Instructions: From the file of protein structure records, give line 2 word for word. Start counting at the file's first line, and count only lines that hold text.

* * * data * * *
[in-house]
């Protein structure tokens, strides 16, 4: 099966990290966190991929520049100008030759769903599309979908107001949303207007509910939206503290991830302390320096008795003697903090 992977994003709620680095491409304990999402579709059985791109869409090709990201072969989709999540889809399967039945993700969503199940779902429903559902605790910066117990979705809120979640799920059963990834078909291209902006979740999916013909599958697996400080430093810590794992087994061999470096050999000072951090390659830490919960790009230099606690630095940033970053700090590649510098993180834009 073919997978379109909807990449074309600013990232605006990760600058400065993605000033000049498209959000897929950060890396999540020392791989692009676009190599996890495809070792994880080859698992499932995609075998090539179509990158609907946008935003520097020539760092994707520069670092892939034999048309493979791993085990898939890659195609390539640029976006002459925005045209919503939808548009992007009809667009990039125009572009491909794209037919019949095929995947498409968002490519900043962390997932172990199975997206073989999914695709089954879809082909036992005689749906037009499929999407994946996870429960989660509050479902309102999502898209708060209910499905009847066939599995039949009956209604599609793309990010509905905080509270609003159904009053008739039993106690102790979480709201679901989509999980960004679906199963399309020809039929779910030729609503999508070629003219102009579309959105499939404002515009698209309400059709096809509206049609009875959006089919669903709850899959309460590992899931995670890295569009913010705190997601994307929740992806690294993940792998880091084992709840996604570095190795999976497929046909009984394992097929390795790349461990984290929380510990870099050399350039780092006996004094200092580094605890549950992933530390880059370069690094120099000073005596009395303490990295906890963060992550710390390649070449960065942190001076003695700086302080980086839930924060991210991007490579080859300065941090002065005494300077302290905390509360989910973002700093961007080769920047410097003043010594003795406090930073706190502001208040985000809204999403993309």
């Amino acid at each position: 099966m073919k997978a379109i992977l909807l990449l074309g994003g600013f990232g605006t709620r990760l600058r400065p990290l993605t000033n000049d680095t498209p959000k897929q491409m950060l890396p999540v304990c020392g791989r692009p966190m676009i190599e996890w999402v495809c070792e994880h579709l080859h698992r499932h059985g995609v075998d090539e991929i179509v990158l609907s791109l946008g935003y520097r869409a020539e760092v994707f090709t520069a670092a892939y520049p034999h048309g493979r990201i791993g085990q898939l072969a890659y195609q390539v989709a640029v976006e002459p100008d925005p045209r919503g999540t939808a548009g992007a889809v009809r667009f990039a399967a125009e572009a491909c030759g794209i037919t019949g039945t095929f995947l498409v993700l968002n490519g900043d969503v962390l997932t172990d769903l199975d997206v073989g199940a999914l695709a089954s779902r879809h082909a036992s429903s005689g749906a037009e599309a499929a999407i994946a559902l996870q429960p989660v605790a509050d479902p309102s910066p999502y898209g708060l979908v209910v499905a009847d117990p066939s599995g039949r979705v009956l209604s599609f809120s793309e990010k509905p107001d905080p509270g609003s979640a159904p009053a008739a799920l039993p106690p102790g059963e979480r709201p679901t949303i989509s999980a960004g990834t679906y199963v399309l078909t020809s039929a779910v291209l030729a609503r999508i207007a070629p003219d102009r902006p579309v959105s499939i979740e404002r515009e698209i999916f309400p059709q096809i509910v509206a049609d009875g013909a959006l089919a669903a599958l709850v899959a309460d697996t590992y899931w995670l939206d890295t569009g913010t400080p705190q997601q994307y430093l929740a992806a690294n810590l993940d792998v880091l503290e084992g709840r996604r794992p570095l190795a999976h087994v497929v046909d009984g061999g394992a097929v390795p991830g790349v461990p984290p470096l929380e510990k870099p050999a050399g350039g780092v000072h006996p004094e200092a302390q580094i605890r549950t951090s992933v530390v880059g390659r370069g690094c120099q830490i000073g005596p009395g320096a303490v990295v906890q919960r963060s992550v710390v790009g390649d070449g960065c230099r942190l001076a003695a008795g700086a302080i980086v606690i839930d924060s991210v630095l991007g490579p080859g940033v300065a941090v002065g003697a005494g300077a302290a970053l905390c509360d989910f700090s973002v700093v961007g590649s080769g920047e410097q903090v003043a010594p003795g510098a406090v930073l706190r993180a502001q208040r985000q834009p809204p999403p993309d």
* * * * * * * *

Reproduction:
């Protein structure tokens, strides 16, 4: 099966990290966190991929520049100008030759769903599309979908107001949303207007509910939206503290991830302390320096008795003697903090 992977994003709620680095491409304990999402579709059985791109869409090709990201072969989709999540889809399967039945993700969503199940779902429903559902605790910066117990979705809120979640799920059963990834078909291209902006979740999916013909599958697996400080430093810590794992087994061999470096050999000072951090390659830490919960790009230099606690630095940033970053700090590649510098993180834009 073919997978379109909807990449074309600013990232605006990760600058400065993605000033000049498209959000897929950060890396999540020392791989692009676009190599996890495809070792994880080859698992499932995609075998090539179509990158609907946008935003520097020539760092994707520069670092892939034999048309493979791993085990898939890659195609390539640029976006002459925005045209919503939808548009992007009809667009990039125009572009491909794209037919019949095929995947498409968002490519900043962390997932172990199975997206073989999914695709089954879809082909036992005689749906037009499929999407994946996870429960989660509050479902309102999502898209708060209910499905009847066939599995039949009956209604599609793309990010509905905080509270609003159904009053008739039993106690102790979480709201679901989509999980960004679906199963399309020809039929779910030729609503999508070629003219102009579309959105499939404002515009698209309400059709096809509206049609009875959006089919669903709850899959309460590992899931995670890295569009913010705190997601994307929740992806690294993940792998880091084992709840996604570095190795999976497929046909009984394992097929390795790349461990984290929380510990870099050399350039780092006996004094200092580094605890549950992933530390880059370069690094120099000073005596009395303490990295906890963060992550710390390649070449960065942190001076003695700086302080980086839930924060991210991007490579080859300065941090002065005494300077302290905390509360989910973002700093961007080769920047410097003043010594003795406090930073706190502001208040985000809204999403993309």